No So-called “Gender-Role” During Lockdown

The Coronavirus Is a Disaster for Feminism

April 14, 2020, Kathmandu

After the lockdown, in most households, all the family members are present. Offices of parents are closed, and so are the colleges of the children. While most family members are staying free in their house, it is not the same in the case of women. Many women are still busy with their so-called “gender roles.” It has become a complaint in many families that the male members of the family are mostly active with their mobile phones and TV whereas there are women who are doing all the household work.

This unhealthy practice of piling up household work to the women and not helping them do not just prevail in villages. In most of the houses in the city, we can still see these practices.

Why does this system still prevail in society?

Anisha Bhattarai, an anthropologist, associated with Social Science Baha, observes that though the Nepali society has undergone various changes in the community, traditional gender roles are intact. “Patriarchal cultural notion that household chores fall only under the women’s domain is still prevalent dominantly in our society, and unless these notions change consciously, from within the practitioners, both male and female, there would not be any major change in the gender dynamics.”

Gender activist Sanjog Thakuri states the primary factor that contributes to the continuation of traditional gender roles is the socialization process.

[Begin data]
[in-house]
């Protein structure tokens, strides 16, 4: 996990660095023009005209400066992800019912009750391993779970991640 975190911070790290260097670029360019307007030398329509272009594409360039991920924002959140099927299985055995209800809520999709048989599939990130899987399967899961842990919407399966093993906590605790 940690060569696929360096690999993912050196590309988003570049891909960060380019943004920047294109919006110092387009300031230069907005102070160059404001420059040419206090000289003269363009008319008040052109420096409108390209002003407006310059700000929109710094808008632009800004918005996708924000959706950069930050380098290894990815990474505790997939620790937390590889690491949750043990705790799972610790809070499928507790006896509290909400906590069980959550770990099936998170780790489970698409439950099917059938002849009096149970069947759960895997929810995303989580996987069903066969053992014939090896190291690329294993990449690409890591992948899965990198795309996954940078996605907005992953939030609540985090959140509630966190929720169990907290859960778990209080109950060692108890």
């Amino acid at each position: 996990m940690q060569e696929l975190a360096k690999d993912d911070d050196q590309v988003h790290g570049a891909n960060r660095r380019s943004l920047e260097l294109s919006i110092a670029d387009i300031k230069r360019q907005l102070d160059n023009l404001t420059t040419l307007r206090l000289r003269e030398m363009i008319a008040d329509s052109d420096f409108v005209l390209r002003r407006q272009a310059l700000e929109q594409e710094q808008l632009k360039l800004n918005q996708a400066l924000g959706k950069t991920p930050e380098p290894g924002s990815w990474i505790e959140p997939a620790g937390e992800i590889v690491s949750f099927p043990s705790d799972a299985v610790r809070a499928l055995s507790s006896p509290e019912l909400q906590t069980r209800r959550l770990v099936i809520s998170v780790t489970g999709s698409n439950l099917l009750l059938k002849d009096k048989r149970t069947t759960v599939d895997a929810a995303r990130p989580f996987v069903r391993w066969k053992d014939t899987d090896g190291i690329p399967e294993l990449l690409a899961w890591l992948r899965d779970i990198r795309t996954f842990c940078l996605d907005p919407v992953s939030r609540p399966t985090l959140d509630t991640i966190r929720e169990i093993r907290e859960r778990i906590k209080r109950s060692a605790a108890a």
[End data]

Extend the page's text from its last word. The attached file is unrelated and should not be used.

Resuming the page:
He exemplifies this process, “When a boy sees her mother doing all the kitchen and household works like cooking, dishes, and laundry, he also observes that her mother is only engaging and teaching his elder or younger sisters in the family about these works. He grows up with the idea that ‘this is not my work’ and acts accordingly.”

As this is rooted in the children’s psyche since their childhood, he explains that it would be challenging to change the habit.

Rachana Upadhyaya, a researcher at the South Asia Institute of Advanced Studies, seconds Thakuri. She states, “How you perform your gender roles is determined by how one is brought up in and outside the home. These are ingrained within you.”

Men not wanting to add extra burden to their already occupied mind can be another reason they do not take part in domestic work. If they wish to contribute to the kitchen, they have to learn how to cook and clean the mess. Why would they bother doing so when someone is already doing so? This happens especially when they are grown thinking it is a woman’s job, says Bhattarai.

The desire within the men to maintain the supremacy or power that they think they have over women in the patriarchal social structure is considered as another reason why men do not try to engage in domestic work.

How can this be stopped?

Gender roles that have been prevailing in society can’t just change overnight. The system which has been passing since generations can be changed if people have the desire to do so, says Upadhyaya.

As there is lockdown implemented and most occupations closed, Thakuri feels that this can be the right opportunity to engage the children (both boys and girls) in the family in household chores. Focusing on boys mostly, make them learn, practice, and continue this for a lifetime. They need to be taught that all the responsibilities should be shared between them equally.

As these practices have been prevailing due to the way of growing up teh children, why not end this by following proper kids growing habits and environment. Both parents should also try to work in household sectors so that their children can learn from their parents.

It is no time to step away from household work, making excuses of having office work or assignments to complete. It is time to change the worst stereotype rooted inside people’s minds and once and for all. By teaching our children, we can change what had to be replaced long ago.

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